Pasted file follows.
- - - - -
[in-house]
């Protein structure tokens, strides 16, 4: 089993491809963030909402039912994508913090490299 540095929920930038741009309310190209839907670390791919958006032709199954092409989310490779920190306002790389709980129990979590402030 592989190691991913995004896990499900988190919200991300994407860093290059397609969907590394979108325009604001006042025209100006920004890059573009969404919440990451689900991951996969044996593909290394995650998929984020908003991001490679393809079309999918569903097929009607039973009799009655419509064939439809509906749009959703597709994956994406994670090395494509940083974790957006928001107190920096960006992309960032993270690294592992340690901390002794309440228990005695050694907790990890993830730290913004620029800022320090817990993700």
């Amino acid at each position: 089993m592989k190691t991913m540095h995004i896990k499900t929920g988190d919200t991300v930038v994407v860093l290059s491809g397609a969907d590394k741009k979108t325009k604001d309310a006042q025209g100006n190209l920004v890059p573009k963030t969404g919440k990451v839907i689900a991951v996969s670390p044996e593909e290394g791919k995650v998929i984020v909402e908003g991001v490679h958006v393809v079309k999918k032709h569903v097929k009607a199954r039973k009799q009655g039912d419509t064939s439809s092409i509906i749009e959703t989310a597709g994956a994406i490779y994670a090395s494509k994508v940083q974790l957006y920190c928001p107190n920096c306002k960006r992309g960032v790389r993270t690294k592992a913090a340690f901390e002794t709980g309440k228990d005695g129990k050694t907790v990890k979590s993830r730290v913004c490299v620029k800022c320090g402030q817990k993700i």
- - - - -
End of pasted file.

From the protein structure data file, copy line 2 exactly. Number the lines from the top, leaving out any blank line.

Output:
């Protein structure tokens, strides 16, 4: 089993491809963030909402039912994508913090490299 540095929920930038741009309310190209839907670390791919958006032709199954092409989310490779920190306002790389709980129990979590402030 592989190691991913995004896990499900988190919200991300994407860093290059397609969907590394979108325009604001006042025209100006920004890059573009969404919440990451689900991951996969044996593909290394995650998929984020908003991001490679393809079309999918569903097929009607039973009799009655419509064939439809509906749009959703597709994956994406994670090395494509940083974790957006928001107190920096960006992309960032993270690294592992340690901390002794309440228990005695050694907790990890993830730290913004620029800022320090817990993700």